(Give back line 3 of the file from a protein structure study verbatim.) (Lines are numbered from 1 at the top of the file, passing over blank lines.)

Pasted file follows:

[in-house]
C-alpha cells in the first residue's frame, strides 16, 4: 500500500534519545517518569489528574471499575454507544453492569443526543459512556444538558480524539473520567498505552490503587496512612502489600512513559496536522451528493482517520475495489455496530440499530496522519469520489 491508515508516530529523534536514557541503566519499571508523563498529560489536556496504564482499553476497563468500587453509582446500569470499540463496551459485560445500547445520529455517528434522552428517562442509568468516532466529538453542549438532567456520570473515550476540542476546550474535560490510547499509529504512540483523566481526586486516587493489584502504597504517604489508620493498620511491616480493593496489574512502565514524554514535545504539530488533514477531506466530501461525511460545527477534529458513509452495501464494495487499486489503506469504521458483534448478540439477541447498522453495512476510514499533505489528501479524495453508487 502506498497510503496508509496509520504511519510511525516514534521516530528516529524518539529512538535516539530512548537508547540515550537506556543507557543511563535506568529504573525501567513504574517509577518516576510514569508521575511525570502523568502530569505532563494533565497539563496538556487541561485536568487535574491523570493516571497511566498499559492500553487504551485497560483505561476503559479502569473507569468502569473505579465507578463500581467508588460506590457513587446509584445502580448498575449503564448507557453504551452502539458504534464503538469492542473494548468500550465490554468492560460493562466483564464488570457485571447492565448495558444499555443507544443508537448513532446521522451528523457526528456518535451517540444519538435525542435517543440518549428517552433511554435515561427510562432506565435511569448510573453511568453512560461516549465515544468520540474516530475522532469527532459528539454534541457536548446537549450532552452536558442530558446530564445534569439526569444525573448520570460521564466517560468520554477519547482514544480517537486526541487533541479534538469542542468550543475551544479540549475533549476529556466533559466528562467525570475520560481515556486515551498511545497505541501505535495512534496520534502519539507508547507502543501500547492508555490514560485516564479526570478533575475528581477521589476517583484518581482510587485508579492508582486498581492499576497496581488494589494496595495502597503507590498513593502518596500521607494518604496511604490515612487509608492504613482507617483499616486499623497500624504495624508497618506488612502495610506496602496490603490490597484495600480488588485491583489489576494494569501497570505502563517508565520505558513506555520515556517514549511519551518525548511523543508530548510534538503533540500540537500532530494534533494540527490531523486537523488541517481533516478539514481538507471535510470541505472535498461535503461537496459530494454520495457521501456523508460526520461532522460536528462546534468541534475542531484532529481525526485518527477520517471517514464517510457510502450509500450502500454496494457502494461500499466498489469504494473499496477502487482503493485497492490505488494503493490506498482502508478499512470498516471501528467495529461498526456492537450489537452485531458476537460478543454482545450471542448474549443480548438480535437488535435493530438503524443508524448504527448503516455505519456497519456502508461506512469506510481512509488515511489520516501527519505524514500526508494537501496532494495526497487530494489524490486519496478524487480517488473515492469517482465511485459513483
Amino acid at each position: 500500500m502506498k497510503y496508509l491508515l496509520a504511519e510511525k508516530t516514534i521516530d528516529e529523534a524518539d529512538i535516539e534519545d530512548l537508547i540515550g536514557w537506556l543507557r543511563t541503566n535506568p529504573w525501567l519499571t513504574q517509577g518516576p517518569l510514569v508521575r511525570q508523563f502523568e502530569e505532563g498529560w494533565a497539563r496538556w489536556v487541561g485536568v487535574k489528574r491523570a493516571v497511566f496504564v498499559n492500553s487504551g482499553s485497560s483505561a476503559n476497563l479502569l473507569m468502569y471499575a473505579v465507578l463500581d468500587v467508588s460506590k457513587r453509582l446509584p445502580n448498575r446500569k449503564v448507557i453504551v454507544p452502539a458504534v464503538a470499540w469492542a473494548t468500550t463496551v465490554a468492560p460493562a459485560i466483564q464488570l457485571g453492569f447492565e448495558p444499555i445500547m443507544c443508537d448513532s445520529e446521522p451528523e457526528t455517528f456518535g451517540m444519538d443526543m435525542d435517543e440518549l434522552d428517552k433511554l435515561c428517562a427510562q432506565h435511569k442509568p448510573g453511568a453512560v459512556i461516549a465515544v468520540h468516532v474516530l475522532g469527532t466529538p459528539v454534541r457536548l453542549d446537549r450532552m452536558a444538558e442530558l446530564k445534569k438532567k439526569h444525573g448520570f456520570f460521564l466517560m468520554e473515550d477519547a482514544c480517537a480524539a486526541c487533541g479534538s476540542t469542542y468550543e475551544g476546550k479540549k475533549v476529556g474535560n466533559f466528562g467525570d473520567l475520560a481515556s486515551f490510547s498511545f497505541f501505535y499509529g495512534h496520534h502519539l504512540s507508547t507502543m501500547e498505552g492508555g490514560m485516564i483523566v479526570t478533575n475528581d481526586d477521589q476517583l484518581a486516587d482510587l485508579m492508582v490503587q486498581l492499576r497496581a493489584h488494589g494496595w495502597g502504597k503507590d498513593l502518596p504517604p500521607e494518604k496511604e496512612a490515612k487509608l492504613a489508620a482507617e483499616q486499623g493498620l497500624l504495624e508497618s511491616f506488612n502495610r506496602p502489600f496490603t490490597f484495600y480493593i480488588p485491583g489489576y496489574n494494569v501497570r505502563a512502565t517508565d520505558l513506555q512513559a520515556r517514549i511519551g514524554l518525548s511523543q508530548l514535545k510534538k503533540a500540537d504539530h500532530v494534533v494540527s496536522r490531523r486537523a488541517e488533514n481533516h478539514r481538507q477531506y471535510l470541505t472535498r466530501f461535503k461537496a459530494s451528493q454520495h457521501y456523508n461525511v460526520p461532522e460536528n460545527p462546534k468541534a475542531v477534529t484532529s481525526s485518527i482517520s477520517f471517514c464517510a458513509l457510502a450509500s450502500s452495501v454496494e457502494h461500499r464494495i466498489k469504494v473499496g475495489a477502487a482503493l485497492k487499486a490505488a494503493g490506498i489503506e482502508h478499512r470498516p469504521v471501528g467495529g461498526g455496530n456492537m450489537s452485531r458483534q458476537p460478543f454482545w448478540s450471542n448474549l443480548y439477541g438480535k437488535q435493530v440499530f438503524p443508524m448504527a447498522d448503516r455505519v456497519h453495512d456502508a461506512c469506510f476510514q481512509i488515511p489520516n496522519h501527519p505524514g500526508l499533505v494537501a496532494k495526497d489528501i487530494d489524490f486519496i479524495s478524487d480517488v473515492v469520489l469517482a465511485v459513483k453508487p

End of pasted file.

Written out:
Amino acid at each position: 500500500m502506498k497510503y496508509l491508515l496509520a504511519e510511525k508516530t516514534i521516530d528516529e529523534a524518539d529512538i535516539e534519545d530512548l537508547i540515550g536514557w537506556l543507557r543511563t541503566n535506568p529504573w525501567l519499571t513504574q517509577g518516576p517518569l510514569v508521575r511525570q508523563f502523568e502530569e505532563g498529560w494533565a497539563r496538556w489536556v487541561g485536568v487535574k489528574r491523570a493516571v497511566f496504564v498499559n492500553s487504551g482499553s485497560s483505561a476503559n476497563l479502569l473507569m468502569y471499575a473505579v465507578l463500581d468500587v467508588s460506590k457513587r453509582l446509584p445502580n448498575r446500569k449503564v448507557i453504551v454507544p452502539a458504534v464503538a470499540w469492542a473494548t468500550t463496551v465490554a468492560p460493562a459485560i466483564q464488570l457485571g453492569f447492565e448495558p444499555i445500547m443507544c443508537d448513532s445520529e446521522p451528523e457526528t455517528f456518535g451517540m444519538d443526543m435525542d435517543e440518549l434522552d428517552k433511554l435515561c428517562a427510562q432506565h435511569k442509568p448510573g453511568a453512560v459512556i461516549a465515544v468520540h468516532v474516530l475522532g469527532t466529538p459528539v454534541r457536548l453542549d446537549r450532552m452536558a444538558e442530558l446530564k445534569k438532567k439526569h444525573g448520570f456520570f460521564l466517560m468520554e473515550d477519547a482514544c480517537a480524539a486526541c487533541g479534538s476540542t469542542y468550543e475551544g476546550k479540549k475533549v476529556g474535560n466533559f466528562g467525570d473520567l475520560a481515556s486515551f490510547s498511545f497505541f501505535y499509529g495512534h496520534h502519539l504512540s507508547t507502543m501500547e498505552g492508555g490514560m485516564i483523566v479526570t478533575n475528581d481526586d477521589q476517583l484518581a486516587d482510587l485508579m492508582v490503587q486498581l492499576r497496581a493489584h488494589g494496595w495502597g502504597k503507590d498513593l502518596p504517604p500521607e494518604k496511604e496512612a490515612k487509608l492504613a489508620a482507617e483499616q486499623g493498620l497500624l504495624e508497618s511491616f506488612n502495610r506496602p502489600f496490603t490490597f484495600y480493593i480488588p485491583g489489576y496489574n494494569v501497570r505502563a512502565t517508565d520505558l513506555q512513559a520515556r517514549i511519551g514524554l518525548s511523543q508530548l514535545k510534538k503533540a500540537d504539530h500532530v494534533v494540527s496536522r490531523r486537523a488541517e488533514n481533516h478539514r481538507q477531506y471535510l470541505t472535498r466530501f461535503k461537496a459530494s451528493q454520495h457521501y456523508n461525511v460526520p461532522e460536528n460545527p462546534k468541534a475542531v477534529t484532529s481525526s485518527i482517520s477520517f471517514c464517510a458513509l457510502a450509500s450502500s452495501v454496494e457502494h461500499r464494495i466498489k469504494v473499496g475495489a477502487a482503493l485497492k487499486a490505488a494503493g490506498i489503506e482502508h478499512r470498516p469504521v471501528g467495529g461498526g455496530n456492537m450489537s452485531r458483534q458476537p460478543f454482545w448478540s450471542n448474549l443480548y439477541g438480535k437488535q435493530v440499530f438503524p443508524m448504527a447498522d448503516r455505519v456497519h453495512d456502508a461506512c469506510f476510514q481512509i488515511p489520516n496522519h501527519p505524514g500526508l499533505v494537501a496532494k495526497d489528501i487530494d489524490f486519496i479524495s478524487d480517488v473515492v469520489l469517482a465511485v459513483k453508487p